Fantasy Football: Three Factors To Use Over Last Year's Stats

chuck mitchellContributor IJuly 17, 2010

DENVER - JANUARY 03: Jamaal Charles #25 of the Kansas City Chiefs looks on from the sidelines against the Denver Broncos during NFL action at Invesco Field at Mile High on January 3, 2010 in Denver, Colorado. (Photo by Doug Pensinger/Getty Images)
Doug Pensinger/Getty Images

Most fantasy owners base their expectations on a player’s performance last season. Probably 90% of fantasy owners are guilty of this expectation. There are some players that will produce consistent fantasy numbers regardless of their competition. There are acceptations, such as, Peyton Manning, Adrian Peterson, Larry Fitzgerald, and other top-tier players.

There are a number of factors that will make a player more or less valuable. They are as follows:


Their Surrounding Cast

Is the team that they played on last year different? Has free agency depleted the team’s strengths? Is there stability in their offensive line? Teams that have good offensive lines produce quality fantasy players. Solid offensive lines give their quarterbacks time to make decisions. Solid offensive lines allow wide receivers time in running their routes properly. Solid offensive lines open up holes for their running backs. Do they have quality players on their teams that compliment them well? If you draft the only offensive weapon on a team, teams will be game planning on stopping that one offensive threat.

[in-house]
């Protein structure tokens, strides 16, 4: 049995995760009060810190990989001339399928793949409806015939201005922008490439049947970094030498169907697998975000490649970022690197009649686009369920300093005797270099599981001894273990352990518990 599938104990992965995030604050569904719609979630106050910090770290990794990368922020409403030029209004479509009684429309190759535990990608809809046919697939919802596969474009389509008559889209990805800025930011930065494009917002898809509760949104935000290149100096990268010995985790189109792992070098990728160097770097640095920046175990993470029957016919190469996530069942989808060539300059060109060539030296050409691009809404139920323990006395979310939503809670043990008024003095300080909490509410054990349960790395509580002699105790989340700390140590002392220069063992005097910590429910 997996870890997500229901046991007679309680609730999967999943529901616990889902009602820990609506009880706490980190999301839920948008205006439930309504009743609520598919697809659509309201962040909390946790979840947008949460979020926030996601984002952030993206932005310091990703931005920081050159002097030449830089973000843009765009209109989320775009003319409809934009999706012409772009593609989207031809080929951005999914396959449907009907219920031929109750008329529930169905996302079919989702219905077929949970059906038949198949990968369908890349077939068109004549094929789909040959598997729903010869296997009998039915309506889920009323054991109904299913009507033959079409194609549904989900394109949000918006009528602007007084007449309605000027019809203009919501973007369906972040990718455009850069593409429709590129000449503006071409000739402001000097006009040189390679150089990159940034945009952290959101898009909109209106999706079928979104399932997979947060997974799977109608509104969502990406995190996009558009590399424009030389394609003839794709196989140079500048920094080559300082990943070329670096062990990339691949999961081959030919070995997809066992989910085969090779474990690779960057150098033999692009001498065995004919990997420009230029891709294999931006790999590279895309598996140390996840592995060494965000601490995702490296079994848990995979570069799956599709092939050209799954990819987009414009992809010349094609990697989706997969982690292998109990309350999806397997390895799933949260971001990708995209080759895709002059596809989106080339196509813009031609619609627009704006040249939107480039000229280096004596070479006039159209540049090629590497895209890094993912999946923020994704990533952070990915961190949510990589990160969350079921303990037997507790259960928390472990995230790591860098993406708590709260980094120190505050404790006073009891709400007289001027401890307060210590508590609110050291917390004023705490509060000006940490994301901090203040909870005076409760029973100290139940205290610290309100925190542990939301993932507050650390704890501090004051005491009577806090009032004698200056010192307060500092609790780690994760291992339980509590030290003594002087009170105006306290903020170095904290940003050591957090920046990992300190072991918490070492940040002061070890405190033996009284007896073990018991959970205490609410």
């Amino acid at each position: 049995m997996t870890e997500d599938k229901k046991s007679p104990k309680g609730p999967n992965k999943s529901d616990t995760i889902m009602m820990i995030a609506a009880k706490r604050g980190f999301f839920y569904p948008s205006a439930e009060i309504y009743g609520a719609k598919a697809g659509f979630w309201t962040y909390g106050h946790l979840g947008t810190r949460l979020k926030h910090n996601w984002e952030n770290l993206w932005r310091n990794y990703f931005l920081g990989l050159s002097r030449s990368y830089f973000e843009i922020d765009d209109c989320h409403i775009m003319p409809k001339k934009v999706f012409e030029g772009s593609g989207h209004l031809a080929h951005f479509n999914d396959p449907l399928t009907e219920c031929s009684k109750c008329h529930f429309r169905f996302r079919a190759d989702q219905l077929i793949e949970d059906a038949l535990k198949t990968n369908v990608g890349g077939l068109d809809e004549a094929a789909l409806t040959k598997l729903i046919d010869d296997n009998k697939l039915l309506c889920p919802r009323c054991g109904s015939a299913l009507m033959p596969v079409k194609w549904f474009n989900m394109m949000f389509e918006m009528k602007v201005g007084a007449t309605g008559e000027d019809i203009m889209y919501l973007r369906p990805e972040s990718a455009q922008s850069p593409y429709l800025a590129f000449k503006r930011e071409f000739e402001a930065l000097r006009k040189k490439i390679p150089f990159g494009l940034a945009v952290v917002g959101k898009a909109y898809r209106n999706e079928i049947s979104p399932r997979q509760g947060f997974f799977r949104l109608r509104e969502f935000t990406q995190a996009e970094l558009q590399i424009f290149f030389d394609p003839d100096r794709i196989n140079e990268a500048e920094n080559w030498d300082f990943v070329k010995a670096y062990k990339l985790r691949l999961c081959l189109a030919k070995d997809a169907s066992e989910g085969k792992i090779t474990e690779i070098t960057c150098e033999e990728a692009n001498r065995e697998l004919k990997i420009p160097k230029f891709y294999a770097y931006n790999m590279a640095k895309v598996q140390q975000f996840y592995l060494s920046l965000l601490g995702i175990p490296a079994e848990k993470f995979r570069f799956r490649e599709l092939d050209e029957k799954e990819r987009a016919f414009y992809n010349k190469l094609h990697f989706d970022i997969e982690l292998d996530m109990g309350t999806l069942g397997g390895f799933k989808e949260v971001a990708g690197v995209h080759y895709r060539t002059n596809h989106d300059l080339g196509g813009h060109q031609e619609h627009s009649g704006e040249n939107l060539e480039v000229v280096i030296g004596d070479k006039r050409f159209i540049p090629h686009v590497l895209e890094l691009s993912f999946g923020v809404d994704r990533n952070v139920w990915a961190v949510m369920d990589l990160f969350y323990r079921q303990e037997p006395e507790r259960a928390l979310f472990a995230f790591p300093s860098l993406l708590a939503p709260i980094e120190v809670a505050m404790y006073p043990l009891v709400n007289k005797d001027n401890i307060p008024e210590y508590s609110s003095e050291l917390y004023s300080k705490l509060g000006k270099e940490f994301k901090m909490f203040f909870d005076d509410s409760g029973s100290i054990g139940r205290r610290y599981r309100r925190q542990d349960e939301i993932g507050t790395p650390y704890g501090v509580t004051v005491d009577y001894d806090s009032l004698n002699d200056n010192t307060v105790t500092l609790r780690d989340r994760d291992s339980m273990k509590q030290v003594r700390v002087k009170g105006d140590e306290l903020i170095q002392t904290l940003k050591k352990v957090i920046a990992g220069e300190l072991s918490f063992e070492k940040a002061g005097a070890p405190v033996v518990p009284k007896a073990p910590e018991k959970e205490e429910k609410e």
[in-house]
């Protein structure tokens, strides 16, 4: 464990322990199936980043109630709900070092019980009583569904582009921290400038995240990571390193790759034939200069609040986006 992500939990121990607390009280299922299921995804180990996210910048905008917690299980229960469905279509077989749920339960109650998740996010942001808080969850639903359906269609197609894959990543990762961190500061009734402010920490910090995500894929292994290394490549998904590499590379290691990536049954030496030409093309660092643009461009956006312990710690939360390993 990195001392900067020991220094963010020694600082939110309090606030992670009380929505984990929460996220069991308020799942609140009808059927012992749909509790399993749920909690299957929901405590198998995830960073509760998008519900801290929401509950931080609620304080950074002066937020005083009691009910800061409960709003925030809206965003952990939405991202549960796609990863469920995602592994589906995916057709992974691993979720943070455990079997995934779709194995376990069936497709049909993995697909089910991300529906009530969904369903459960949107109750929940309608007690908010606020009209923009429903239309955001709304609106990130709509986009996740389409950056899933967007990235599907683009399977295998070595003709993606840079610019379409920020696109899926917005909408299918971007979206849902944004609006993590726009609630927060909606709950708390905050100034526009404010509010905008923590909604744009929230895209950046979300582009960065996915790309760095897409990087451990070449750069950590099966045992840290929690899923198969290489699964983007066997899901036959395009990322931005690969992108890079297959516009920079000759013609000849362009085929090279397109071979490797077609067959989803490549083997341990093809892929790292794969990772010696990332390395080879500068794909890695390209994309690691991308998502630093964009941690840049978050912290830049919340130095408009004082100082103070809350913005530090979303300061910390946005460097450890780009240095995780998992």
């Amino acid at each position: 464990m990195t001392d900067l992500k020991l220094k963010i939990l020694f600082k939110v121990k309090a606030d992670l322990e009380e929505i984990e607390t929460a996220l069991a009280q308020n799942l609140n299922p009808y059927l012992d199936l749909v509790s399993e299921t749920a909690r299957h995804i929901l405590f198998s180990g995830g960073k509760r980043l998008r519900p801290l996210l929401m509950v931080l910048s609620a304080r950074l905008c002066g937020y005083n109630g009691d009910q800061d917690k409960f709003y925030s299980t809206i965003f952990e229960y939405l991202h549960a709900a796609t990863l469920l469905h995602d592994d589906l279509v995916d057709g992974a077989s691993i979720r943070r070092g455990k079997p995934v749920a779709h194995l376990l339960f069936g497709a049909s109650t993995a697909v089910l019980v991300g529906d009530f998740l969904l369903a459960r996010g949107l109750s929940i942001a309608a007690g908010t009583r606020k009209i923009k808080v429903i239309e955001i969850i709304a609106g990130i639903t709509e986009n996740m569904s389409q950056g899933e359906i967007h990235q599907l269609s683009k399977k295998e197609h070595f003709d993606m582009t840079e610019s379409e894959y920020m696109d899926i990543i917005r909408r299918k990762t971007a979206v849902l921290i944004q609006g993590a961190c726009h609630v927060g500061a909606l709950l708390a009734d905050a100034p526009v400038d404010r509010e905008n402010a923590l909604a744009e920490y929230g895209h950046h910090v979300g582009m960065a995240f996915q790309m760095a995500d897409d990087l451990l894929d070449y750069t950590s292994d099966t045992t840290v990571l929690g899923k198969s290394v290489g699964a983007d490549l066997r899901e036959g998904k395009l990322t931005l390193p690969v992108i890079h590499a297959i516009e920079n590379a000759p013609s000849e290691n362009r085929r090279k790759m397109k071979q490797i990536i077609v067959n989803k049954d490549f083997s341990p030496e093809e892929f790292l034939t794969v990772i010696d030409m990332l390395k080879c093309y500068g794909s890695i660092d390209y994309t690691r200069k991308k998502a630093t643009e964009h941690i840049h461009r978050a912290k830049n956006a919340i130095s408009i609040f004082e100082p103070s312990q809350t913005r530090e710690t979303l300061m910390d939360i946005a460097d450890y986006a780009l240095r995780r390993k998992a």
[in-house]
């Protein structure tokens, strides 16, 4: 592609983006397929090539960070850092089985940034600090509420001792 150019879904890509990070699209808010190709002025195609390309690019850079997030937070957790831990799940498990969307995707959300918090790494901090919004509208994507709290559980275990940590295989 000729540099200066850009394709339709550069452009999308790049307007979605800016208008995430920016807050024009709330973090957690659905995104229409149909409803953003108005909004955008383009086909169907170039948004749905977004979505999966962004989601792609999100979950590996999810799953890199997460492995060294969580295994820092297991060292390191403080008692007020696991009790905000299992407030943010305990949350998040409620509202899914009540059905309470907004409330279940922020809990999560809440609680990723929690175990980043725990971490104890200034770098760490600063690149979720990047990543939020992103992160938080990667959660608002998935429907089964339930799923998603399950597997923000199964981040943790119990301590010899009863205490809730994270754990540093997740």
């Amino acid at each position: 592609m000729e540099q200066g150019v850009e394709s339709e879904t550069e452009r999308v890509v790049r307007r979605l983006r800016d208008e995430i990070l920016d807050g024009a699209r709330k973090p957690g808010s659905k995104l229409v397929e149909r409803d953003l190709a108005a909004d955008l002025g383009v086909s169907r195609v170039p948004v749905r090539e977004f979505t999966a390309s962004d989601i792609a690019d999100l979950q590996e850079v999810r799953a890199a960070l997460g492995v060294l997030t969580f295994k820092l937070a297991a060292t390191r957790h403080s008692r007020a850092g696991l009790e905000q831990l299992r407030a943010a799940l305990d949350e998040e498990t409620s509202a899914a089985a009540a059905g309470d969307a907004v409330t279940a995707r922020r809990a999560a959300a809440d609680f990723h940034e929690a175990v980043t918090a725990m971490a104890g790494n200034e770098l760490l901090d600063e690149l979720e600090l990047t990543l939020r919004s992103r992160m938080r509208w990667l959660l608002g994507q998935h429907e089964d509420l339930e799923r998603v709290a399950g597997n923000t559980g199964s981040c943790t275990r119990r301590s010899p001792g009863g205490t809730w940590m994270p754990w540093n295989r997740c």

Their Offensive Scheme

When selecting players, you should consider their offensive coordinator. Has the offensive system been successful? Be cautious of drafting a player, regardless of his position, if the offensive coordinator is inserting in a new offense. It is safer to draft players that have been in the same offensive system for at least three years.


Their Strength of Schedule

This is a common mistake that many fantasy owners make, simply because they overlook this stat. This is the single most important stat you should always view BEFORE you draft a player of any position. Try to avoid drafting a player because he had a great season last year without looking at his strength of schedule for this season. The strength of schedule (SOS) is the single most valuable statistic that all fantasy owners should study. Most fantasy magazines do not provide this stat, but if you go to websites, like the link at the bottom of the article, or simply Google strength of schedule, you’ll see it is easy to find.


Winning a championship is hard enough. Follow these simple guidelines before drafting guys and it will increase your chances of winning. I have so generously included strength of schedule in this blog. It will cover all positions from quarterback to defensive back. For example, if you are drafting Jamaal Charles, you will see No. 1. This means that he will have the easiest strength of schedule against the run this season, or any other Kansas City running back. Another example would be Ray Rice. You will see No. 32 on his strength of schedule. This means that he will face the toughest running defenses based on strength of schedule.

If you are like me, you like to stay one step ahead of your competition. Well my fantasy friends, this will help you. Good Luck!

Strength of schedule is important tool in the arsenal of serious fantasy football drafters. By knowing what players have easier schedules you'll be able to make the hard decisions between two players.